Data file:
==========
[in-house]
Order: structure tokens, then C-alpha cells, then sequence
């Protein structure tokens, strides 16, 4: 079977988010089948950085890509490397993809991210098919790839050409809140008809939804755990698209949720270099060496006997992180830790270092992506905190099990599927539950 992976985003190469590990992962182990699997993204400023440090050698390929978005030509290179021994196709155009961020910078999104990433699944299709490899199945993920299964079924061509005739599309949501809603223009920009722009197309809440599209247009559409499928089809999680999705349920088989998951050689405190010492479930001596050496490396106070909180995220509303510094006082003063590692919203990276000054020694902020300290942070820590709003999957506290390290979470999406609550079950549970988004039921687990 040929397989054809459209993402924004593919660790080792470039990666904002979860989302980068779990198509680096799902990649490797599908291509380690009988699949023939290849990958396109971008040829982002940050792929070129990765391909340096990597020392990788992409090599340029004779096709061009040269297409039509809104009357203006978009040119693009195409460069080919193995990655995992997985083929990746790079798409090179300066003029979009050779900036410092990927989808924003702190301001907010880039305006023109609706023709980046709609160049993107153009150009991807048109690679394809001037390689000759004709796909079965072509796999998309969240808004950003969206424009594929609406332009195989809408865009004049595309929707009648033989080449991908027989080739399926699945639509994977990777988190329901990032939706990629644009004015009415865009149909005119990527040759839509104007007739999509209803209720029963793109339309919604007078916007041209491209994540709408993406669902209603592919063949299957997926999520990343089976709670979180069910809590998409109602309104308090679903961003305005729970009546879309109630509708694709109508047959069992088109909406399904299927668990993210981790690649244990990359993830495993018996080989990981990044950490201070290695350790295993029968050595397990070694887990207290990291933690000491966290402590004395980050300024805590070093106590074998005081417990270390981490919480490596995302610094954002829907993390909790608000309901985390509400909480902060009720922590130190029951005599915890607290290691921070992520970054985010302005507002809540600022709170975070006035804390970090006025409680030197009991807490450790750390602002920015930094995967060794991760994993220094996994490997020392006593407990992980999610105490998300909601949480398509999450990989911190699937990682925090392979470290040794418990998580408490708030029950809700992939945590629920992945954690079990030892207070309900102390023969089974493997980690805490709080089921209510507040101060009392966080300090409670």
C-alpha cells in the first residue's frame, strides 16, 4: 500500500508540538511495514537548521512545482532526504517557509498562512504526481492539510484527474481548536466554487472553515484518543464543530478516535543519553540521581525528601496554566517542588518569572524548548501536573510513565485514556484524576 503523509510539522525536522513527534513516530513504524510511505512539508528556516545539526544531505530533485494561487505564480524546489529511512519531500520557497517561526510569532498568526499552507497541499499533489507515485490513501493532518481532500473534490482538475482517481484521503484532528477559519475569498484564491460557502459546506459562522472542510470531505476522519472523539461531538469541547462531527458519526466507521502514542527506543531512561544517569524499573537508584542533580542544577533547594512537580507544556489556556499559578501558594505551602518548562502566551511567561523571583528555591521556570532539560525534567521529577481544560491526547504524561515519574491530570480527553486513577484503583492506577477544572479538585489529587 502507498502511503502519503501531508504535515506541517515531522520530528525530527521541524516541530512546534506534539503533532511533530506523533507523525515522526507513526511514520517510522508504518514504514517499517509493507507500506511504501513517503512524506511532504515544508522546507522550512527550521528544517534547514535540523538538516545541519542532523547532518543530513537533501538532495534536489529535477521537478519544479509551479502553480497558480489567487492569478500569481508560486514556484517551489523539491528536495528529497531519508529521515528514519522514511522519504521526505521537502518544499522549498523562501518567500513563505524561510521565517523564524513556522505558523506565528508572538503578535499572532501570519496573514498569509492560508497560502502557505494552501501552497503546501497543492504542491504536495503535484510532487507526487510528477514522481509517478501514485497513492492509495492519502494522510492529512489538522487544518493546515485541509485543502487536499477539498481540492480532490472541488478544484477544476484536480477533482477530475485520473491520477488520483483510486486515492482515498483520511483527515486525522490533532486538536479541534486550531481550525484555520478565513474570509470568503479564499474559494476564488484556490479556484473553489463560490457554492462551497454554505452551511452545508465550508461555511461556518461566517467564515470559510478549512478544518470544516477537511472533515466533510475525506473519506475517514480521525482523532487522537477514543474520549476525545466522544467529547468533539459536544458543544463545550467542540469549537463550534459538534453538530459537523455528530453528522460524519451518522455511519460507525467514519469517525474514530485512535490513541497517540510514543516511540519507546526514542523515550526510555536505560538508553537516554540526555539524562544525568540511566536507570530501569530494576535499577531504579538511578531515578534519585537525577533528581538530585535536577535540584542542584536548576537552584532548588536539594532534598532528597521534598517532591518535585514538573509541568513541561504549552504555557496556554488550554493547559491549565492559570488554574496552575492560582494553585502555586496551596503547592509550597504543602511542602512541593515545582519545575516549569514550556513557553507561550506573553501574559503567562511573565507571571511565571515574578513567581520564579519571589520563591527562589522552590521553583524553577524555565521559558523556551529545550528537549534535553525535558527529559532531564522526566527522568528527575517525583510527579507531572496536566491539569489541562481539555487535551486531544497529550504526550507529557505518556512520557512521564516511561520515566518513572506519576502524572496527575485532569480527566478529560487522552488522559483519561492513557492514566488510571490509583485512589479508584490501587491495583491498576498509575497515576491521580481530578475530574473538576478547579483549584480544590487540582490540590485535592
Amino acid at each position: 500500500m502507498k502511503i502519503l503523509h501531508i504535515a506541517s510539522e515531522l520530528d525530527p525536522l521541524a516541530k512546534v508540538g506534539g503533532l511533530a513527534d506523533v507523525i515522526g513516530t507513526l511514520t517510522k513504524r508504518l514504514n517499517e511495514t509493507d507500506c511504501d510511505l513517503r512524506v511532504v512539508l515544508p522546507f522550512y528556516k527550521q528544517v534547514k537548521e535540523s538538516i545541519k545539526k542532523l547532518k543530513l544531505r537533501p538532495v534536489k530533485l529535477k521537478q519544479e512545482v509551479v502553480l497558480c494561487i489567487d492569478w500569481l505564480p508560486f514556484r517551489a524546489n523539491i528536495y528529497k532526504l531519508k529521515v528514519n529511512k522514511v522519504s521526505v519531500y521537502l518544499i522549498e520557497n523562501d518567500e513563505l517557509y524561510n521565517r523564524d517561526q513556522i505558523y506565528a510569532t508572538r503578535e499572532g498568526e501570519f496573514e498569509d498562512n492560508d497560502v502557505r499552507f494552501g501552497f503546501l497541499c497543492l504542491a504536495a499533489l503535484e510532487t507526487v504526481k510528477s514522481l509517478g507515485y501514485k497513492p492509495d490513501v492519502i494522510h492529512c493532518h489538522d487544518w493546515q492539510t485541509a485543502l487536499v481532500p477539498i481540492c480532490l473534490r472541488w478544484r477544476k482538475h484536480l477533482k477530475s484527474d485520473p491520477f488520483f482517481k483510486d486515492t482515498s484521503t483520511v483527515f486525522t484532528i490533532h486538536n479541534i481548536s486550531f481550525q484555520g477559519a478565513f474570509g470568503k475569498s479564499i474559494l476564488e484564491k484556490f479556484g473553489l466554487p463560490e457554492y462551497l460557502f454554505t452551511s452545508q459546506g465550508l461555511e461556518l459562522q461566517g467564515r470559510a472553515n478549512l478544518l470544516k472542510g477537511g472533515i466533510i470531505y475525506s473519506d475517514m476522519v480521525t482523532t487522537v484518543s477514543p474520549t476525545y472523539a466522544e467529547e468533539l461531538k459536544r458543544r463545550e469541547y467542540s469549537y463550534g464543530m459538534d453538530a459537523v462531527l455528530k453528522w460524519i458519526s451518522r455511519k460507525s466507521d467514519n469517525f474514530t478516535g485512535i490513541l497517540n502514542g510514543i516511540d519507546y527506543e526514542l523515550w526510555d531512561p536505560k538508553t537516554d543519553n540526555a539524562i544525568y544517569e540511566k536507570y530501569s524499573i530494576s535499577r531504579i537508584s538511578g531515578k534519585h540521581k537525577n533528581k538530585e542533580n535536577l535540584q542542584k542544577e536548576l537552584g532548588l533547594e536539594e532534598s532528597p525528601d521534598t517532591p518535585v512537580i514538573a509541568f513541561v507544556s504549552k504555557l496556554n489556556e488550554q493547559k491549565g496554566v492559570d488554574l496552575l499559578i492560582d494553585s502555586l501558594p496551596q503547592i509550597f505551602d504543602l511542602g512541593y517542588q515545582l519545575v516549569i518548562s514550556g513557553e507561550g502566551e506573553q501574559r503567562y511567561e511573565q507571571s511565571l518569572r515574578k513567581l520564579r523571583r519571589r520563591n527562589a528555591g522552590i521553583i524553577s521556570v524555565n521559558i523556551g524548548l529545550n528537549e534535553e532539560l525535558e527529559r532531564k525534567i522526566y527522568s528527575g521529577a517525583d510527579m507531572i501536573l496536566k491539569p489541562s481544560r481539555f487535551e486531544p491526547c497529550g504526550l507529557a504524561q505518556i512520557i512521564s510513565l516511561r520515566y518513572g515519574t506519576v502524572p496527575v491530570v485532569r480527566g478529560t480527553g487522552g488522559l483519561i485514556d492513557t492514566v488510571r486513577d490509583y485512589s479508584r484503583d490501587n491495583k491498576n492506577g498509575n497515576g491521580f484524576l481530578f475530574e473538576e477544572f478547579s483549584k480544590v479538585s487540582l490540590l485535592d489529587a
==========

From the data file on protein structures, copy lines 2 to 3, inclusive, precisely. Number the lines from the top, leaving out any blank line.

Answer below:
Order: structure tokens, then C-alpha cells, then sequence
């Protein structure tokens, strides 16, 4: 079977988010089948950085890509490397993809991210098919790839050409809140008809939804755990698209949720270099060496006997992180830790270092992506905190099990599927539950 992976985003190469590990992962182990699997993204400023440090050698390929978005030509290179021994196709155009961020910078999104990433699944299709490899199945993920299964079924061509005739599309949501809603223009920009722009197309809440599209247009559409499928089809999680999705349920088989998951050689405190010492479930001596050496490396106070909180995220509303510094006082003063590692919203990276000054020694902020300290942070820590709003999957506290390290979470999406609550079950549970988004039921687990 040929397989054809459209993402924004593919660790080792470039990666904002979860989302980068779990198509680096799902990649490797599908291509380690009988699949023939290849990958396109971008040829982002940050792929070129990765391909340096990597020392990788992409090599340029004779096709061009040269297409039509809104009357203006978009040119693009195409460069080919193995990655995992997985083929990746790079798409090179300066003029979009050779900036410092990927989808924003702190301001907010880039305006023109609706023709980046709609160049993107153009150009991807048109690679394809001037390689000759004709796909079965072509796999998309969240808004950003969206424009594929609406332009195989809408865009004049595309929707009648033989080449991908027989080739399926699945639509994977990777988190329901990032939706990629644009004015009415865009149909005119990527040759839509104007007739999509209803209720029963793109339309919604007078916007041209491209994540709408993406669902209603592919063949299957997926999520990343089976709670979180069910809590998409109602309104308090679903961003305005729970009546879309109630509708694709109508047959069992088109909406399904299927668990993210981790690649244990990359993830495993018996080989990981990044950490201070290695350790295993029968050595397990070694887990207290990291933690000491966290402590004395980050300024805590070093106590074998005081417990270390981490919480490596995302610094954002829907993390909790608000309901985390509400909480902060009720922590130190029951005599915890607290290691921070992520970054985010302005507002809540600022709170975070006035804390970090006025409680030197009991807490450790750390602002920015930094995967060794991760994993220094996994490997020392006593407990992980999610105490998300909601949480398509999450990989911190699937990682925090392979470290040794418990998580408490708030029950809700992939945590629920992945954690079990030892207070309900102390023969089974493997980690805490709080089921209510507040101060009392966080300090409670």